The size of our collections then swelled considerably, thanks to contributions from abroad. We took over the CRIA (Commission de Relations de l’Internationale Anarchiste - Liaison Commission of the Anarchist International) records in the care of Ildefonso González in Paris, the records of the SPRI (Secrétariat Provisoire aux Relations Internationales - Acting International Liaison Secretariat) stored in Versailles by André Prunier Prudhommeaux, the records of the International Anarchist Commission (set up by the International Congress in London in 1958), the archives of Noir et Rouge held by Christian Lagant on the outskirts of Paris, the archives of Ernest Jouin, better known as E. Armand (an honorary member of CIRA, with whom I had been in correspondence from Italy since the 1940s) who was not happy with the Institut français d’histoire sociale’s treatment of the first few crates of documents handed over to it, the records of the regional committee of the CNT-in-exile in Paris, and so on.

These successes in France encouraged elderly Swiss comrades and we were soon able to launch the Frigerio Collection, the Bösiger Collection, etc.

We must not forget to mention the contracts (3) that we entered into at the time with other libraries in Geneva. We signed contracts with the Bibliothèque Publique et Universitaire, the United Nations library and we were in talks with the Société de Lecture (a neighbour of ours). We encouraged researchers, locally based or from abroad, to consult our holdings by means of the inter-city loans scheme and to name only a few of or first ‘professional’ readers, we might cite Bert Andreas and Marc Vuilleumier.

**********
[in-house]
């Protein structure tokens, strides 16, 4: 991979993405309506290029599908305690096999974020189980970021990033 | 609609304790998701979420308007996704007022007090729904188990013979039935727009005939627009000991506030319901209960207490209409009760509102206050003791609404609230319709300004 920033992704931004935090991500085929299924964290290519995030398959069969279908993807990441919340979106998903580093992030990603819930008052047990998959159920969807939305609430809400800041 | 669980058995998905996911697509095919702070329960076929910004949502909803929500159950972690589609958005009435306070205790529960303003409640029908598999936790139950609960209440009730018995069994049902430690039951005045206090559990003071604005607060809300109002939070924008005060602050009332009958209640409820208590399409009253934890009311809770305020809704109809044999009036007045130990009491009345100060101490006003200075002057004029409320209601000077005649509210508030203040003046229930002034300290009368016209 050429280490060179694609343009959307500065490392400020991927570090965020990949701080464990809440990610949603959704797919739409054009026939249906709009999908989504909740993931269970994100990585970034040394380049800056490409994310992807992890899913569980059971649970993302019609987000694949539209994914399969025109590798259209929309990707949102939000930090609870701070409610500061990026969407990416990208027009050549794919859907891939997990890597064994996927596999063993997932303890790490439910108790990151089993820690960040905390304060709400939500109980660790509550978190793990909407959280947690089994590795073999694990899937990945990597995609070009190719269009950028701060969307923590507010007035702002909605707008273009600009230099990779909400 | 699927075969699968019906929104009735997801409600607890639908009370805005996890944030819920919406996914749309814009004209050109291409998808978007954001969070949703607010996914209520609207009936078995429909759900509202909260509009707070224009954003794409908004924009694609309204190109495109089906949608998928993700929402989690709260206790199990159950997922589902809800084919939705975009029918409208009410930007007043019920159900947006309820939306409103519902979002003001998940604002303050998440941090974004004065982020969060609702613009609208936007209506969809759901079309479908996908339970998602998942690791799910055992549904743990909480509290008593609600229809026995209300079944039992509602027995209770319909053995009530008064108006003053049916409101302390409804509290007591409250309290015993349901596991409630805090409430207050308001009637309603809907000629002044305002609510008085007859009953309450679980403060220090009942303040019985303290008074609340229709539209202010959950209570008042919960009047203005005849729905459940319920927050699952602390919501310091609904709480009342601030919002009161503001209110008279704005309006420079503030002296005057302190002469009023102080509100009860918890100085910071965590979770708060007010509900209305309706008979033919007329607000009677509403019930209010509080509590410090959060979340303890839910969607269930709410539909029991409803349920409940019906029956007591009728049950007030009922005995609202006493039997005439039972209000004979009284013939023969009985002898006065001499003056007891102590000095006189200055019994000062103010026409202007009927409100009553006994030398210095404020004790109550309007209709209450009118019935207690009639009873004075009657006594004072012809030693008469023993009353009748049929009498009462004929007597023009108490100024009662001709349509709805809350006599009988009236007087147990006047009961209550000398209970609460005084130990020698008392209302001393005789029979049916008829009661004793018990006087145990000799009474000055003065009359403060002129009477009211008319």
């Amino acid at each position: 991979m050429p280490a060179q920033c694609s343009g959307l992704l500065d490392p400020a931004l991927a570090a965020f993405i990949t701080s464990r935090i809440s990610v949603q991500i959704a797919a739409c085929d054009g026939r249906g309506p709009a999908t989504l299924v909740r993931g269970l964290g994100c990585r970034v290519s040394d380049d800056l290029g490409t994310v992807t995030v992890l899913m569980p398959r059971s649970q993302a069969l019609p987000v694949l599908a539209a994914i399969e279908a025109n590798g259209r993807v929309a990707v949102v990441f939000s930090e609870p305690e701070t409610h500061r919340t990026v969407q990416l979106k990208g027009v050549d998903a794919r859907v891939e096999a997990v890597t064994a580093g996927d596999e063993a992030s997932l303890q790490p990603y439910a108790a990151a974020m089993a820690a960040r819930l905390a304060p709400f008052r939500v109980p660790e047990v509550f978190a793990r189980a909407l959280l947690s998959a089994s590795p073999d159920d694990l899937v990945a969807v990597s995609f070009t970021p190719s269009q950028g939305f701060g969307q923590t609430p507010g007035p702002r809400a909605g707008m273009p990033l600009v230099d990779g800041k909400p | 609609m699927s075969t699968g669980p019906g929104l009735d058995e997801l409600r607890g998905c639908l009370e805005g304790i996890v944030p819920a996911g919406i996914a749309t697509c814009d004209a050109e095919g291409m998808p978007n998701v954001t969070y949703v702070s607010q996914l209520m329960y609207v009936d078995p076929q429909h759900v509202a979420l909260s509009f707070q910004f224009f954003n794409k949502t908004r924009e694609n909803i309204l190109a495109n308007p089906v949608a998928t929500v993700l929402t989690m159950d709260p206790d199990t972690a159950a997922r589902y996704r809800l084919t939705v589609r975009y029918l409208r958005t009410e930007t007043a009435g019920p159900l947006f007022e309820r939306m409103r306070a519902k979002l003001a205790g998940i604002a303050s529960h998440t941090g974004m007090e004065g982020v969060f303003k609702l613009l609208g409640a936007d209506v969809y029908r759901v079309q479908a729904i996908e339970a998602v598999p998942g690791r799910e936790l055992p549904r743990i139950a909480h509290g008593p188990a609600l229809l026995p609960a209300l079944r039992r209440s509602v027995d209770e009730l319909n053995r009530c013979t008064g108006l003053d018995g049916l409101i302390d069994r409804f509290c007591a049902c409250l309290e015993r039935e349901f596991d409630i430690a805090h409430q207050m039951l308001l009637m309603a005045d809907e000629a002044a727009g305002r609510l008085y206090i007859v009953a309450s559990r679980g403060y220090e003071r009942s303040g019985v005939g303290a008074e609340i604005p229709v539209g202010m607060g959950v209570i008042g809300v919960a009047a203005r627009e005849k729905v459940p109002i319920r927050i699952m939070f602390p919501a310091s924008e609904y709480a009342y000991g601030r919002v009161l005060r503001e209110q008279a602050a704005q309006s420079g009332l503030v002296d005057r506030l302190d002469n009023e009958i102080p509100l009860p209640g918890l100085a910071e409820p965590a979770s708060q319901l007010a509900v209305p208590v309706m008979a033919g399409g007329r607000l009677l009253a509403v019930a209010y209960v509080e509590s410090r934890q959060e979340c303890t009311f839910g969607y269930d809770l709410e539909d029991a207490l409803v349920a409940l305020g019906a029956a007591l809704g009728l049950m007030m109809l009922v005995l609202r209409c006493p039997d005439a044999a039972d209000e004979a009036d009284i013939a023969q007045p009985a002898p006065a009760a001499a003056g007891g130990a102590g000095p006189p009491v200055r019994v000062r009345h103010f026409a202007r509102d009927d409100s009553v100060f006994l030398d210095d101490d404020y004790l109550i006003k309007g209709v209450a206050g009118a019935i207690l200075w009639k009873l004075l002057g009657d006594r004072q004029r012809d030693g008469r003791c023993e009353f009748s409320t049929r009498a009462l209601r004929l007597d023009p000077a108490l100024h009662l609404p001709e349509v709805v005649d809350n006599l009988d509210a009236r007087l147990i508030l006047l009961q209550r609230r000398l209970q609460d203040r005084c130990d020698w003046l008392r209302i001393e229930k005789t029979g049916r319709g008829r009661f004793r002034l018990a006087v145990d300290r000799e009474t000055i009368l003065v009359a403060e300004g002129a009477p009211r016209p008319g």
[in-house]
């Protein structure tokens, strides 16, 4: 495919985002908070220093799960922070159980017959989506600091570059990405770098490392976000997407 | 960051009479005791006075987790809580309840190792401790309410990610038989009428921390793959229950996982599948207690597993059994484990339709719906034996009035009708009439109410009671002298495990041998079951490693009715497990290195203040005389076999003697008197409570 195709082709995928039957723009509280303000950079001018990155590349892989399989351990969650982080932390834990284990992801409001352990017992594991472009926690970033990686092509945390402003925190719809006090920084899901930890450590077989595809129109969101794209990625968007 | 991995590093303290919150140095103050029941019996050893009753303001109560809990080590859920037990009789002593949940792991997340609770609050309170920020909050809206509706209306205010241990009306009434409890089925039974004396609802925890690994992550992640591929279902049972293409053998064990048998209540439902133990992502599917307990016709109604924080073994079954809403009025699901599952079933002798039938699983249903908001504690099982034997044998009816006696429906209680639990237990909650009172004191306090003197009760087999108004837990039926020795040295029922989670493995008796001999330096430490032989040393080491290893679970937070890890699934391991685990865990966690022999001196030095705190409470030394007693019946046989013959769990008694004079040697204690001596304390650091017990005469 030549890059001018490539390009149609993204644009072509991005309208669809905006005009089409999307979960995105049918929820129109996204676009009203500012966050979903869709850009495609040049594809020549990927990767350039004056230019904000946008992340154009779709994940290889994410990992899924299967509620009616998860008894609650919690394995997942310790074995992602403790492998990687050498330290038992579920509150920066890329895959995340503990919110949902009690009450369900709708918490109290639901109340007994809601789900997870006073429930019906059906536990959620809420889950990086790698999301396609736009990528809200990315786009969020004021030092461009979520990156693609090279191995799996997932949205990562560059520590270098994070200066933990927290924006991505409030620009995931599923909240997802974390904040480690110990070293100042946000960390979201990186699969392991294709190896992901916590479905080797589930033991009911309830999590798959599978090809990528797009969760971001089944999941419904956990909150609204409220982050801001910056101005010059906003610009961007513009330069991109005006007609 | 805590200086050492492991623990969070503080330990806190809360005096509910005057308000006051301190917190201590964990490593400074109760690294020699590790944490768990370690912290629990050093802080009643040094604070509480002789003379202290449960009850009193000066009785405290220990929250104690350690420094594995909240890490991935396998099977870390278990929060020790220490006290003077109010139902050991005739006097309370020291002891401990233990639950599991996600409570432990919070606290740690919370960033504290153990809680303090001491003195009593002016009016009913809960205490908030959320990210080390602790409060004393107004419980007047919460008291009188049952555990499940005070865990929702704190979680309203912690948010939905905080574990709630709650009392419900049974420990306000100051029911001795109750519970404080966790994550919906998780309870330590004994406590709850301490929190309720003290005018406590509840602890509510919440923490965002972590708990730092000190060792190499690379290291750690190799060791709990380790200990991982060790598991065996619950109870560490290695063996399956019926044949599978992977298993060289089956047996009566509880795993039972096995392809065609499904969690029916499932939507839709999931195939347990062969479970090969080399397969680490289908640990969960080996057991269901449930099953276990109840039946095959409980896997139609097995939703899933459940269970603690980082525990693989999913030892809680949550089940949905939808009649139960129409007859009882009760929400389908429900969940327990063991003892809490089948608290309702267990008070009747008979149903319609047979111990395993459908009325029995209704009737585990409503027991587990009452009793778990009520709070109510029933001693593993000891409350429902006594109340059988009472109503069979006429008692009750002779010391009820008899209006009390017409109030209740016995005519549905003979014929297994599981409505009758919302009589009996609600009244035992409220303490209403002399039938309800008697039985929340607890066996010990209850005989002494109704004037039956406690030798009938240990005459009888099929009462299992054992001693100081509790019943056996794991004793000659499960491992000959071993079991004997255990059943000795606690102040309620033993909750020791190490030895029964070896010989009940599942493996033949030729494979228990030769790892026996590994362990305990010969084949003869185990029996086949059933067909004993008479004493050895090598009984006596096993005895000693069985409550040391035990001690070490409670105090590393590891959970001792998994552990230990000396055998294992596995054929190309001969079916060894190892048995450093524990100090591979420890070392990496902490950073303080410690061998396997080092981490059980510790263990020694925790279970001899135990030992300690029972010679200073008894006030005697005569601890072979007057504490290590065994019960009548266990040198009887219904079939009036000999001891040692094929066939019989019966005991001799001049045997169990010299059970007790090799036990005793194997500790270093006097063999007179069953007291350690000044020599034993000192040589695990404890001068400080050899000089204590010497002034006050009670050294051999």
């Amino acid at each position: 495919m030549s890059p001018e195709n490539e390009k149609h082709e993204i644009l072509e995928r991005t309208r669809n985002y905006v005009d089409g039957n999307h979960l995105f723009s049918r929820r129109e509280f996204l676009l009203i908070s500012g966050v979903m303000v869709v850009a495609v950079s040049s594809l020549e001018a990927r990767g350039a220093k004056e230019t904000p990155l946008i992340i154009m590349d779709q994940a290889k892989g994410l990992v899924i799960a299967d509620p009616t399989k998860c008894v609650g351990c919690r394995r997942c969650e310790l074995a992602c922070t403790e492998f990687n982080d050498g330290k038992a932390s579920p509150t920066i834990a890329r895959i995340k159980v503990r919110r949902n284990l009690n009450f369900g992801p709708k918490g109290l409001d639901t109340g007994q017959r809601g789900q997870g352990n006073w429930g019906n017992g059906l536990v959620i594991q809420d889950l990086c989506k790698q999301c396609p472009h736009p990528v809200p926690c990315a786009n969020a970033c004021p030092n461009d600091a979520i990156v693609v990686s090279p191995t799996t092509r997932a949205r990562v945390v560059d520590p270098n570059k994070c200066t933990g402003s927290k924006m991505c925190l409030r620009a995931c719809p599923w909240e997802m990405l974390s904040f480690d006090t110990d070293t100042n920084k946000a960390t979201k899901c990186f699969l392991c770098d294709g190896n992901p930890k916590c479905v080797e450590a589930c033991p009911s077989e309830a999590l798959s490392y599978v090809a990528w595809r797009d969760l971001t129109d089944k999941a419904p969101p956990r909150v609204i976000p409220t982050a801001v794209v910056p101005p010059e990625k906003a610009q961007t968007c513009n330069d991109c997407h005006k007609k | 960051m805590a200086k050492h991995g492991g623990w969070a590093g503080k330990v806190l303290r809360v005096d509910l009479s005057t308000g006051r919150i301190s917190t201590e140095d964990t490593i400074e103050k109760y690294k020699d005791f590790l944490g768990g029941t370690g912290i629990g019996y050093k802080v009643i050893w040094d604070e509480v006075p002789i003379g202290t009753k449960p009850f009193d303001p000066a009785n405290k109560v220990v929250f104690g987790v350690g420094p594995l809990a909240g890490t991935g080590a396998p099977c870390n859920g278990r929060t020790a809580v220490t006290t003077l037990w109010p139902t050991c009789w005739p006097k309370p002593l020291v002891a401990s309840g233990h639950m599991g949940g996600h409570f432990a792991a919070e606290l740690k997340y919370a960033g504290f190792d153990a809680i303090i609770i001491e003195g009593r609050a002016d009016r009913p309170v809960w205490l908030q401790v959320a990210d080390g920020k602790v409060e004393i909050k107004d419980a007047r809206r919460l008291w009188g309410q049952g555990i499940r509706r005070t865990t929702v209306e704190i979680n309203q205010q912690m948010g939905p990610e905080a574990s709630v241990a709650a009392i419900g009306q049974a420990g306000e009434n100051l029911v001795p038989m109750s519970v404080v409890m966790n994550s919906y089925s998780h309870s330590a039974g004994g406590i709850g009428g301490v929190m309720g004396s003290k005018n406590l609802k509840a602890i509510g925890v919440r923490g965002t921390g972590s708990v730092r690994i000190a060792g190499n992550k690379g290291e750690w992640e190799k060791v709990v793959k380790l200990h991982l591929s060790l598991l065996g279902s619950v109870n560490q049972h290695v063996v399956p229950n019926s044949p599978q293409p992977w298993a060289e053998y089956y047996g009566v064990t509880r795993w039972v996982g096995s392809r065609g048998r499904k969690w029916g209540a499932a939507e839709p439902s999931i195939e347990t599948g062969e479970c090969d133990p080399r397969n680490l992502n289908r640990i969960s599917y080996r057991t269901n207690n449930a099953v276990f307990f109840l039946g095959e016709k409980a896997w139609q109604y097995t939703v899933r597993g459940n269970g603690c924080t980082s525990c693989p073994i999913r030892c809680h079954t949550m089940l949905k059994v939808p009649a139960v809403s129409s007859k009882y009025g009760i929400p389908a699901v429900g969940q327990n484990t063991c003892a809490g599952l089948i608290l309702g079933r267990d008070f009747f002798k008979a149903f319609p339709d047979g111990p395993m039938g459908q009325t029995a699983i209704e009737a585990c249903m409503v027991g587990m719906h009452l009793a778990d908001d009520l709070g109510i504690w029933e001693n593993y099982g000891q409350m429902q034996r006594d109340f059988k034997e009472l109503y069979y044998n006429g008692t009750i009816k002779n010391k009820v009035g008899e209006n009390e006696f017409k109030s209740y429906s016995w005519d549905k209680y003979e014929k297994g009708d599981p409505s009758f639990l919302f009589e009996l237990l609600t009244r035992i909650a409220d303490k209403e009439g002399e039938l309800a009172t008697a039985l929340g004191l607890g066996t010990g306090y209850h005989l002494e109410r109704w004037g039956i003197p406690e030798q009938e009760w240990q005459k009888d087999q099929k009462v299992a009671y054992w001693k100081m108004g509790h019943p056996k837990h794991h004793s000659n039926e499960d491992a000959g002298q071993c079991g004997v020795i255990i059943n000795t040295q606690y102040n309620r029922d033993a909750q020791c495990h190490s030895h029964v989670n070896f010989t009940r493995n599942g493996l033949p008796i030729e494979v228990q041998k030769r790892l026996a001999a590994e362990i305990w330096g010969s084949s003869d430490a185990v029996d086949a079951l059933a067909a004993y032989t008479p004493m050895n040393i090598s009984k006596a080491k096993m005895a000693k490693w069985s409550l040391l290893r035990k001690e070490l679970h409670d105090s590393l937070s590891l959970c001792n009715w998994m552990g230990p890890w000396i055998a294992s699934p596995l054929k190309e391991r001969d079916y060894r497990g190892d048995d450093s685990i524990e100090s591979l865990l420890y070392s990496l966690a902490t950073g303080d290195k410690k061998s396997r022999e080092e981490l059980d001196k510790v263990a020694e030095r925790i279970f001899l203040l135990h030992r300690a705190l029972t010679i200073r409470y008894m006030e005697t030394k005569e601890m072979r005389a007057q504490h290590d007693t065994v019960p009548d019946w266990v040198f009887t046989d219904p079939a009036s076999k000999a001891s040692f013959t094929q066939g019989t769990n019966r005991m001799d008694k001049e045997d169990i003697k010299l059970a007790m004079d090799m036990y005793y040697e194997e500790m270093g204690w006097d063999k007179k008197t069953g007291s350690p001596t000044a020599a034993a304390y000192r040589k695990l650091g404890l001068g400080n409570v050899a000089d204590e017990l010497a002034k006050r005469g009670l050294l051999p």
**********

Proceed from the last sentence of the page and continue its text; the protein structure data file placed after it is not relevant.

We had enough room at the Rue des Granges premises to sort out incoming materials and I very soon had the help of a core of volunteer colleagues. Among these, I might cite a few such as: Alex ‘Sacho’ Alexiev, Christo Pavlov, Alain and Josette Lepère, André Bernard, Jean-Jacques Langendorf, Alain Thévenet, Marianne Martin, Claude Zveiger, Ivan Ivanov, Giovanni Gozzi, Jean-Pierre Krief - but I just know I’ve left some names out. From time to time, Marie-Christine made welcome visits from Lausanne (she had long since taken charge of the Scandinavian section and correspondence, translations and book reviews) and, even then, Marianne; together they were to become the ‘mother’ figures of the CIRA.

We were also having lots of courtesy visits from the inquisitive, students, journalists, members or future members (Armand Mastrangelo, Jean-Claude Favez, Adrien Muller, etc.) and passing comrades (Guy Bourgeois, Clément Fournier, Jean Ramay, Jean-Jacques Lebel, etc.) and honorary members like Carlos M. Rama, Helmut Rüdiger, Daniel Guérin and Albert Meister.

As we fleshed out our collections, we had them bound in Haute Savoie. I think it was Alain Thévenet who looked after that. Somebody came up with the idea of colour-coding according to language: this, we reckoned, would help us in the shelving of our books. We were forever busy unwrapping, classifying, translating, transliterating, answering correspondence, welcoming vistors and researchers, drafting the Bulletin, running off copies, copying addresses, stamping and closing envelopes, digging out articles, making photocopies, etc.

Some fifty years on, others who are most likely engaged in the same chores are doubtless facilitated by computers and available space. Conditions may have changed and there may have been changes of personnel, but of course the driving spirit remains the same: appreciation of am immense challenge of which none of us will ever see the completion.


1 If memory serves, we moved in February 1960.

2 A brief but effective outline of the life of this militant by Alain Thévenet can be found in the CIRA Bulletin of May 1962, pp. 16-17. An obituary notice is followed by a list of letters included in the archive.

3 The details are set out in the CIRA Bulletin No 2, autumn 1959, p.1

From: CIRA Bulletin No 63. Translated by: Paul Sharkey.